Right to claim damages is of loss of profit over actual loss: When one party does not complete its performance, the other party suffers loss not only on the profit but also has to give some amount out of his own pocket to engage some other party to complete that performance. In such cases the party often claims damage is not only the extra money he had to spend but also the loss of profit, he would have made had there been no such breach. The Supreme Court held the above argument right in Dwarka Das v State of M.P.. In Murlidhar Chiranjilal v Harishchandra Dwarkadas The court also said that any loss should be quantified using the market rate or price of the particular place or city where the goods were supposed to reach in the normal course of conduct.
Along with it, the infamous case of Karsandas H. Thacker v Saran Engg Co Ltd; when a middle man enters into contracts for buying from one party and then selling it to another party, suffers any loss due to late delivery by the first seller cannot classify as loss in profit. It should be unknown to the first party that the person was going to sell it to another party.
Although the court has taken cognizance in some cases like Union of India v Steel Stock Holders’ Syndicate there can be a tremendous delay in delivery of goods. Though there was no time limit the non-delivery of goods blocked the party’s money because of frozen delivery. Hence, he was able to recover the money along with interest upon the said amount.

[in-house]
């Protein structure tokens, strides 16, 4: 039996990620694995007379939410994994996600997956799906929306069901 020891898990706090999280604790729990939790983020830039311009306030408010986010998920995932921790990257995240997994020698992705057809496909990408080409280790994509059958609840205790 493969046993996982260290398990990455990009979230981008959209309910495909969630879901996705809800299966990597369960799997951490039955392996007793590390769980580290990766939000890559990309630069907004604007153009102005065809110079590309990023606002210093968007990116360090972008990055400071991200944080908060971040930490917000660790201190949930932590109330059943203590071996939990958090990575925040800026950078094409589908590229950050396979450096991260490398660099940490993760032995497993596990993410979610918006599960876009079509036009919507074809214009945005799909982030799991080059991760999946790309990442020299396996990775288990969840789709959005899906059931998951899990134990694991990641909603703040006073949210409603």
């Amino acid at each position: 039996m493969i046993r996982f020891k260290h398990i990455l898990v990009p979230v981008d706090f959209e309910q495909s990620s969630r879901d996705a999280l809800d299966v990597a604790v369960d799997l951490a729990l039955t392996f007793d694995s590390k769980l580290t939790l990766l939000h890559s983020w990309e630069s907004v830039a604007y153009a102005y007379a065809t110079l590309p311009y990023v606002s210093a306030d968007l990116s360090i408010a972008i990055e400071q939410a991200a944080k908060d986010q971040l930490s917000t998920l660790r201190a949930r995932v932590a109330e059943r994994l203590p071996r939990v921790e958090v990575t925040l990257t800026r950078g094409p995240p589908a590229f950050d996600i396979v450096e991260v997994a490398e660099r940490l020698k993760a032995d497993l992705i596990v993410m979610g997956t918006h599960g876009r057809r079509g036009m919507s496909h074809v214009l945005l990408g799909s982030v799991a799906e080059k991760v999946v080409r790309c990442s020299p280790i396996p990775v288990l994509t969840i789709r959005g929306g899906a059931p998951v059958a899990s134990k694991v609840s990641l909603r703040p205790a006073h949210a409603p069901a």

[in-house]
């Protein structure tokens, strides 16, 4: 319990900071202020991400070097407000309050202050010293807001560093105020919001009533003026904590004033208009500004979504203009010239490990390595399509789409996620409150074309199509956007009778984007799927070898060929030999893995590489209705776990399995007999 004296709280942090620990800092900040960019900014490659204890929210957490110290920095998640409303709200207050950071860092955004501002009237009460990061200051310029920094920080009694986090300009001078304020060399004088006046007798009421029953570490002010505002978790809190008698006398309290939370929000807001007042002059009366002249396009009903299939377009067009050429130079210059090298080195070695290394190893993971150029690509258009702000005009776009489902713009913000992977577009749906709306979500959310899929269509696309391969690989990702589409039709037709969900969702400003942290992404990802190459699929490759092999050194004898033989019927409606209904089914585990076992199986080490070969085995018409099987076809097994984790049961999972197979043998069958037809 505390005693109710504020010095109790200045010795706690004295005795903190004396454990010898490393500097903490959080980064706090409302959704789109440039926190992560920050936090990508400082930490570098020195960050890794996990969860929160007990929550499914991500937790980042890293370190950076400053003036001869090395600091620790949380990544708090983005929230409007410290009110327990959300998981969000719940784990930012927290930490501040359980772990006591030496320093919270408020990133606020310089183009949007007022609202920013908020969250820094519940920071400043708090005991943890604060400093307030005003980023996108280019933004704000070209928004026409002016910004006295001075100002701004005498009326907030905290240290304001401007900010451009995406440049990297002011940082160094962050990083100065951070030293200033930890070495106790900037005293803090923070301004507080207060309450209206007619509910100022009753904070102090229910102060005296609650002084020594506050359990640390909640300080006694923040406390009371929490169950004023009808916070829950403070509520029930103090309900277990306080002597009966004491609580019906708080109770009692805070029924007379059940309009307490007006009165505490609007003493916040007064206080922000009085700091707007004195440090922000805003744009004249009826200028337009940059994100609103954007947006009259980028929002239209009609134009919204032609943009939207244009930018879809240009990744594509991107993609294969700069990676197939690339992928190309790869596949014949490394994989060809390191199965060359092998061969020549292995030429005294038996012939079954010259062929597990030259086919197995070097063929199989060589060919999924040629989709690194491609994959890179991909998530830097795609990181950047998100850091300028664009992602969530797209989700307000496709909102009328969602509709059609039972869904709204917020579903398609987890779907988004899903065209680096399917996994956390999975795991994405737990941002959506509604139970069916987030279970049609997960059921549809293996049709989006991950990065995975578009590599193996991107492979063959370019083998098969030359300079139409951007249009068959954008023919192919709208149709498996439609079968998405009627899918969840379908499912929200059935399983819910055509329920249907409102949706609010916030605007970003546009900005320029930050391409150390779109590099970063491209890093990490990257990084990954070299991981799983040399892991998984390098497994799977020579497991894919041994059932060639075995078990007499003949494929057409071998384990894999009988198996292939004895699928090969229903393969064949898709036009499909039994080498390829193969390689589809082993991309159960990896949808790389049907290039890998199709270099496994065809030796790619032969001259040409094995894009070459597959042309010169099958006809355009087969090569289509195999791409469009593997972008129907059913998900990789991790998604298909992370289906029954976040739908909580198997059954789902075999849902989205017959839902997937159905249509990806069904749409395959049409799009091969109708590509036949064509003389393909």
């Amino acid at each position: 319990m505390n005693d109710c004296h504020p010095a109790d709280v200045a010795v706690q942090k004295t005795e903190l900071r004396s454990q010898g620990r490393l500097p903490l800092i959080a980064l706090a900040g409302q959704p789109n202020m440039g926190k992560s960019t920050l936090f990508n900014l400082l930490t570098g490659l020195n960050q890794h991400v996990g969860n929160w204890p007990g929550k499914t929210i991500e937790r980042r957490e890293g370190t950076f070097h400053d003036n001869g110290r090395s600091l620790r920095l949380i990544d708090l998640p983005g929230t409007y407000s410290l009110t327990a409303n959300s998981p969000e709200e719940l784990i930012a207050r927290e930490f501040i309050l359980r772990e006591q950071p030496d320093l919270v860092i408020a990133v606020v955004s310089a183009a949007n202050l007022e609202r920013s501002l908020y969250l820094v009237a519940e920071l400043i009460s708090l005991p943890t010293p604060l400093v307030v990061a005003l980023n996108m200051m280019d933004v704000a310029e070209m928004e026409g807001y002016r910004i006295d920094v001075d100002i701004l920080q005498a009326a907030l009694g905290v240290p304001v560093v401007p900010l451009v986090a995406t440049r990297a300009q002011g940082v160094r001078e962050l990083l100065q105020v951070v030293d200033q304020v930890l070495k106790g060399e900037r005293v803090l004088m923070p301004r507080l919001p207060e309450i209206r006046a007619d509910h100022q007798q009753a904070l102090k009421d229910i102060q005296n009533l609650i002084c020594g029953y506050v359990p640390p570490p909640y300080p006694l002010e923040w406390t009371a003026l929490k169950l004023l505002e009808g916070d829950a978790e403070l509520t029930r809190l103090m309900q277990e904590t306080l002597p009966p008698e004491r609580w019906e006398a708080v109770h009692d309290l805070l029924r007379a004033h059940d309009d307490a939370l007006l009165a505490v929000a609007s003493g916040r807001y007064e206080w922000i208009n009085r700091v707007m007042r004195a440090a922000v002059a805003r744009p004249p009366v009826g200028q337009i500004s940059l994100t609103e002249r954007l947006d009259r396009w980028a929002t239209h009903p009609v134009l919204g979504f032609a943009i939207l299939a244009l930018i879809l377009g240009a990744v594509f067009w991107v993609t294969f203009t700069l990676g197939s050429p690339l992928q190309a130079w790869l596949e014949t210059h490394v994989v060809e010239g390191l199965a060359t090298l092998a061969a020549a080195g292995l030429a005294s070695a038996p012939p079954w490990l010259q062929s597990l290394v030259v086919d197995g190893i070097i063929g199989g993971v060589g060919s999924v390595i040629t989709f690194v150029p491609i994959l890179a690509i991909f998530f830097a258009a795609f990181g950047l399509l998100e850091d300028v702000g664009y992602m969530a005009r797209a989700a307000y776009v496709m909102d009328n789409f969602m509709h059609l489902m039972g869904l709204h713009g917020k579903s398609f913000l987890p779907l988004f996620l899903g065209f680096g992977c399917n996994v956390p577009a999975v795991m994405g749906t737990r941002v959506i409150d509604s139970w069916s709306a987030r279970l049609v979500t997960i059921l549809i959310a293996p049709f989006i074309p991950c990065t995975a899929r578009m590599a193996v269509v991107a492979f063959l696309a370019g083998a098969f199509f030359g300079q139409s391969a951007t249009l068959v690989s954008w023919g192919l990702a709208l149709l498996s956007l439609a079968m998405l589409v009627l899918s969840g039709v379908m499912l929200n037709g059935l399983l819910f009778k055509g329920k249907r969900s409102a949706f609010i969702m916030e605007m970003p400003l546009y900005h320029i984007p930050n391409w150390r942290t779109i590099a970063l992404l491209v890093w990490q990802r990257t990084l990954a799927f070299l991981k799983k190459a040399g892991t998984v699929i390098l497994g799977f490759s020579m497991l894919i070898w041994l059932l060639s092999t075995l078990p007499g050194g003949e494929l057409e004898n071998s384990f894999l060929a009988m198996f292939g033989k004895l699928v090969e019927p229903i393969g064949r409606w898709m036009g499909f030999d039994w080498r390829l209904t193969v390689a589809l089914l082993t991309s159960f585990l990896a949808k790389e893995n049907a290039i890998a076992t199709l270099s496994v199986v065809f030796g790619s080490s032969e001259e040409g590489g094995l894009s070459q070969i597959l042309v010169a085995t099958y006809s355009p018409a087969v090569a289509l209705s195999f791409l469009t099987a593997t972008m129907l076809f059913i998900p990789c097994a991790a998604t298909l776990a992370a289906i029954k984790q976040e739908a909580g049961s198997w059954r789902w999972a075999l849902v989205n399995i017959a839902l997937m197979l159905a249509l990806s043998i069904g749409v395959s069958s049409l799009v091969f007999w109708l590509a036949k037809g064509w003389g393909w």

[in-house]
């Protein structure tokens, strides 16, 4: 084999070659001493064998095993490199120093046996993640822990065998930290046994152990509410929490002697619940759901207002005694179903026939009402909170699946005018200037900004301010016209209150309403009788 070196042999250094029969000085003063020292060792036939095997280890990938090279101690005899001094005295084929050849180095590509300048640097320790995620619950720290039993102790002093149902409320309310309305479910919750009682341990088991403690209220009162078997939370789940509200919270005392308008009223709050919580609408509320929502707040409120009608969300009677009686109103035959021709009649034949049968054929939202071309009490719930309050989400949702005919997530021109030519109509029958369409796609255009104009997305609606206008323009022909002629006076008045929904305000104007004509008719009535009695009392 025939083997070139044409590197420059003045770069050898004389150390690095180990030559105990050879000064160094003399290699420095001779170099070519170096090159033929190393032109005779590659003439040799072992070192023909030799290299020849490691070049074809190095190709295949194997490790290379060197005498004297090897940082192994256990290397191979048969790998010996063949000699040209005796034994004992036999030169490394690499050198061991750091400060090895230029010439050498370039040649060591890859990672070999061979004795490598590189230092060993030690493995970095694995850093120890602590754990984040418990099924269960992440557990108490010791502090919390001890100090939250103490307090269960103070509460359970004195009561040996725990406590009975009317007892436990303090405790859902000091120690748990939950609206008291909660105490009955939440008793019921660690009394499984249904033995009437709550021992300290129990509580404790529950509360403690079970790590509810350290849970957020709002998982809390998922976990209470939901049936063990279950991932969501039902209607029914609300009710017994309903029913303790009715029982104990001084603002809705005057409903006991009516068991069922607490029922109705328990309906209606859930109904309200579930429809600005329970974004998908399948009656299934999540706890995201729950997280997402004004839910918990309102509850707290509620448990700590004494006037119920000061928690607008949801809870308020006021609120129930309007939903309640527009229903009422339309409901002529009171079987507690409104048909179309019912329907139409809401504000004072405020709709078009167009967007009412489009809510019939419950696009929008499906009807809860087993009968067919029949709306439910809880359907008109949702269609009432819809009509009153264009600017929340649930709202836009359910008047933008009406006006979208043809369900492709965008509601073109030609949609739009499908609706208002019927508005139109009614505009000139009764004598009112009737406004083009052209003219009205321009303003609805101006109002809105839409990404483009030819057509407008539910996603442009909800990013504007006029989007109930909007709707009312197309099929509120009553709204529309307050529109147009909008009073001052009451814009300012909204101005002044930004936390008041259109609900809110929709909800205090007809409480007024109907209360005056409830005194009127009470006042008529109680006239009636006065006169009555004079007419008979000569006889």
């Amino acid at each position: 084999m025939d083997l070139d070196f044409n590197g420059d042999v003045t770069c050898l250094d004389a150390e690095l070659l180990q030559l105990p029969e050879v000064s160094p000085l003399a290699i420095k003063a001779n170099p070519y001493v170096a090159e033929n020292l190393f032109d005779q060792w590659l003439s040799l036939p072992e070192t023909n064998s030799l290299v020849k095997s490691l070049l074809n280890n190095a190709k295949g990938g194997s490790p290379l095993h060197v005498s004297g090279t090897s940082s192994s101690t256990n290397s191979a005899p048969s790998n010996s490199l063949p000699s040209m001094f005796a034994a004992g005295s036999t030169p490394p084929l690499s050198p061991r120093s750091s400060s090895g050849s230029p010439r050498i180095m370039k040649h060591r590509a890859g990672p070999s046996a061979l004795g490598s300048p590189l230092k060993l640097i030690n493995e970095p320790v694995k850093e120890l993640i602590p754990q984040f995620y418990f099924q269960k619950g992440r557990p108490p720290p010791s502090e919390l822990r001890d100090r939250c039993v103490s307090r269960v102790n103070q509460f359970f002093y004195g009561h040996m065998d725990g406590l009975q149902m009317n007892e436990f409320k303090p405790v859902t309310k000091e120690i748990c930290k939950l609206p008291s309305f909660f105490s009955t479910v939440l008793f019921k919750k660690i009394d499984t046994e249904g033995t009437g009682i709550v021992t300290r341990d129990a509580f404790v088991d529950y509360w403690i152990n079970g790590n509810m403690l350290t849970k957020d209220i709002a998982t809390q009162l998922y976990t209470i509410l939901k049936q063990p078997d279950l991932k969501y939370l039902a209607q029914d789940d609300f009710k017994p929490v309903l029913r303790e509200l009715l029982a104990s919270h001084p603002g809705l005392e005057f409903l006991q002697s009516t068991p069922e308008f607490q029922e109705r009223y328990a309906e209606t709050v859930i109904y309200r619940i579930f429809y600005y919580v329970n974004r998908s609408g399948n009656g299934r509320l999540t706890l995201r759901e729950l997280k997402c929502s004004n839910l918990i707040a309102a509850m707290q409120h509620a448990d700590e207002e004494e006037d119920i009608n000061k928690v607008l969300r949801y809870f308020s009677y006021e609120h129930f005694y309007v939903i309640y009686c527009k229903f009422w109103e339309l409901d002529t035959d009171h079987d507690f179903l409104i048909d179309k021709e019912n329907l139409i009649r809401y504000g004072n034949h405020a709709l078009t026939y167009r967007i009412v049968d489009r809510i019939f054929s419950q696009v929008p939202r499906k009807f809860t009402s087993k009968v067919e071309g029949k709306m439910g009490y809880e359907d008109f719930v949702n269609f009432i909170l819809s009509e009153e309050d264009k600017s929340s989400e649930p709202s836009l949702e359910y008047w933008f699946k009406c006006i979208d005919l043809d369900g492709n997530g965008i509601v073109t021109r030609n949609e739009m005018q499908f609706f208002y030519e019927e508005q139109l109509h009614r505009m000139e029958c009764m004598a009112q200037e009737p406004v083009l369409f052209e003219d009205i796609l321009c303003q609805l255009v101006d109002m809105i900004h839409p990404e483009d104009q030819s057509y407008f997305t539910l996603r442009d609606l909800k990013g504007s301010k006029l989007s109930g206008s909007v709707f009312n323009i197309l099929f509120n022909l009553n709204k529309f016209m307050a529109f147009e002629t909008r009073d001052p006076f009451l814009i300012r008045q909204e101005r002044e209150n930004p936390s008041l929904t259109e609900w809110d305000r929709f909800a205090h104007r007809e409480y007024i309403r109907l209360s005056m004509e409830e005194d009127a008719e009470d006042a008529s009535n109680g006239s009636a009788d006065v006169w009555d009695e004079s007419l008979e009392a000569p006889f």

No Forfeiture of earnest money: The court has once in Maula Bux v Union of India and even in Union of India v Rampur Distillery & Chemical Co Ltd. There could not be any forfeiture of money nor any compensation given because the plaintiff failed to show (in both those cases, government) that they had suffered any loss because of the non-performance.
Forfeiture of earnest money: The Supreme Court in rare occurrence allowed for the forfeit of earnest money when it found it reasonable to do so. The court in Shree Hanuman Cotton Mills v Tata Aircraft Ltd allowed the party to forfeit the money which the plaintiff had submitted as a partial requirement with the defendant as a partial requirement of contract because it was specifically mentioned in the contract; the court upheld it. Although it has been held by the Supreme Court in K.P. Subbarama Sastri v K.S. Raghavan that a party with more power cannot compel such a weak party to comply with unfair and oppressive terms and conditions.
Section 74: This provision has given the liberty to parties to enter into contracts along with previously deciding the amount of penalty which a party may receive as damages from the party breaching the contract. This has given the rights to both parties to liquidate damages beforehand and mitigate the extra stress of litigation.
Section 75: A person who rightfully rescinds a contract is entitled to compensation for any damage which he has sustained through the non-fulfillment of the contract.
Generally, it is seen that the party who rescinds from a contract has to face suit and give compensation to the other party. While in those general cases the party rescinding party, rescinds before the full performance of the contract; hence have to make compensation. Whereas this section gives the right to the person when he rightfully rescinds after facing loss due to non-fulfillment of performance of other parties in a contract.